This beautifully written study focuses on the life and public sculpture of Meta Warrick Fuller (1877–1968), one of the early twentieth century’s few African American women artists. To understand Fuller’s strategy for negotiating race, history, and visual representation, Renée Ater examines the artist’s contributions to three early twentieth-century expositions: the Warwick Tableaux, a set of dioramas for the Jamestown Tercentennial Exposition (1907); Emancipation, a freestanding group for the National Emancipation Exposition (1913); and Ethiopia, the figure of a single female for the America’s Making Exposition (1921). Ater argues that Fuller’s efforts to represent black identity in art provide a window on the Progressive Era and its heated debates about race, national identity, and culture.
About the Author
Renée Ater is Associate Professor of American Art in the Department of Art History and Archaeology at the University of Maryland, College Park. She is also the author of Keith Morrison.
“Recommended.” — CHOICE
“Remaking Race and History is an important sourcebook on this otherwise under-recognized artist. . . . Provides an indication of the insights that such future investigations can yield.” — caa.reviews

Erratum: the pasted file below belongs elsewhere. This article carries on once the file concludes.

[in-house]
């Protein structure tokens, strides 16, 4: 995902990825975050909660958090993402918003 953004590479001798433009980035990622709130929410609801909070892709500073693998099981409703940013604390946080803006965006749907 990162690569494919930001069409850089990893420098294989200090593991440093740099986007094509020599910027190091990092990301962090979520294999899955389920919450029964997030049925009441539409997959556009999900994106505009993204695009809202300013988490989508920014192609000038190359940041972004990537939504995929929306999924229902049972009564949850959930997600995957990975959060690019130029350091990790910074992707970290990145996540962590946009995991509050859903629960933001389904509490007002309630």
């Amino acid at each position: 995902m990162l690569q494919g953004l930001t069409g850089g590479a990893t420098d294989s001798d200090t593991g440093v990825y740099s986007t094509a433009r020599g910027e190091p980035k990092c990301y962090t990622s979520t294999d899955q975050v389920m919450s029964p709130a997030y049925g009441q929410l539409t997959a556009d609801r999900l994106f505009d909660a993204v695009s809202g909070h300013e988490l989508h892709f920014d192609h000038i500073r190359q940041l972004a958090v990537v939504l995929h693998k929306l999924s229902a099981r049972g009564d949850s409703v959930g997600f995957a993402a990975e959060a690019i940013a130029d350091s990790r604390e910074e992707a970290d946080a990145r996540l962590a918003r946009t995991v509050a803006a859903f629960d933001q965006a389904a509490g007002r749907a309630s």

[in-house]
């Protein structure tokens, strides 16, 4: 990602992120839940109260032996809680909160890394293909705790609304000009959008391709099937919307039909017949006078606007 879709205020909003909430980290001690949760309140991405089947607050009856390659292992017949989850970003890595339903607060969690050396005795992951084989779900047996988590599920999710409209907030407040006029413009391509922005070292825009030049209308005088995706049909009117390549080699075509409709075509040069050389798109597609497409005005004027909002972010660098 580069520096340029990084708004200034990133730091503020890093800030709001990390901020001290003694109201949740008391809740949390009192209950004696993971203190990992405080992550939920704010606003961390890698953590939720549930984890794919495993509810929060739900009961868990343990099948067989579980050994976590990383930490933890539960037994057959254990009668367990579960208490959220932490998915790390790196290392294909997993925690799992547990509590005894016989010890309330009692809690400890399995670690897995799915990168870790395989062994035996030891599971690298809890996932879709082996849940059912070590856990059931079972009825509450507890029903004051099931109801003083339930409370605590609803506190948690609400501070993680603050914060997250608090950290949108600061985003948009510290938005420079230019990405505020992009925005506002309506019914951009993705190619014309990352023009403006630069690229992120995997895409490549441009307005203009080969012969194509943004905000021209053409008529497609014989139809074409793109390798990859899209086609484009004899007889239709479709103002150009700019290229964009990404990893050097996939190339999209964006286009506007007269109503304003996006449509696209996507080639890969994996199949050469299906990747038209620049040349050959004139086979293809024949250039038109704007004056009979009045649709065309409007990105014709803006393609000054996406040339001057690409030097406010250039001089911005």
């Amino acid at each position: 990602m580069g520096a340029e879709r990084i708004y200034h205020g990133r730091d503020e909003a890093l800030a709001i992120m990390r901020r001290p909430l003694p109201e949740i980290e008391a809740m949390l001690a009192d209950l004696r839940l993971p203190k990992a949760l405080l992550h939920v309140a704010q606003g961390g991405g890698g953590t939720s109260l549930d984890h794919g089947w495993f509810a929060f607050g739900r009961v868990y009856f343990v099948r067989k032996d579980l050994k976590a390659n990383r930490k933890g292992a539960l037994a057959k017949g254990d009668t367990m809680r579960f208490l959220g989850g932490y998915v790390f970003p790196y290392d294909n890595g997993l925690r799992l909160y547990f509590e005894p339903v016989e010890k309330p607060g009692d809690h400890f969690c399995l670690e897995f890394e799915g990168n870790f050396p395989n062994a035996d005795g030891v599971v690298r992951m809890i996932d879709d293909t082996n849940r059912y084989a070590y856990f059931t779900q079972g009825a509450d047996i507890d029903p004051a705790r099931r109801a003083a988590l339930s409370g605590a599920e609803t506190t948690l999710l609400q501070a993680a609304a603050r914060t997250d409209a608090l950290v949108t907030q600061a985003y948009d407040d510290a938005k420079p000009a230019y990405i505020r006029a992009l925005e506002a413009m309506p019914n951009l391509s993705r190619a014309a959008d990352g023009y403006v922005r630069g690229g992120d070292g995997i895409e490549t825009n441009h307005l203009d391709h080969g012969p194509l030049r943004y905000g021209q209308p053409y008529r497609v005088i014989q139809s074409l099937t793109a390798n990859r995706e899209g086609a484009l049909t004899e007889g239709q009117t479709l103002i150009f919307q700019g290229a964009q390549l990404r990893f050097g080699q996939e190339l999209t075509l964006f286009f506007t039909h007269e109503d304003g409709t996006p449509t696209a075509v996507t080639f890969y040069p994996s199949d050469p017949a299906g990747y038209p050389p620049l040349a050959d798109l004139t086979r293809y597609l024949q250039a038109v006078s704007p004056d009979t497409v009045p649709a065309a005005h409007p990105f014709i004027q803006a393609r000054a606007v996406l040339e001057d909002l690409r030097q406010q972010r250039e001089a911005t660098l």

“Impressive and important. . . . The socio-historical details and contexts of Fuller’s life and art given throughout the book are well-researched and coherently presented. . . . Ater makes a noteworthy contribution to African American art history.” — Association of Historians of American Art
"An exemplar of a more integrated art history. [Ater] is especially gifted with comparative stylistic and iconographic analysis of period sculpture." — Art Bulletin
“Remaking Race and History: The Sculpture of Meta Warrick Fuller goes a long way in correcting the glaring omission of one of the key African American woman artists of the twentieth century.” — Tikkun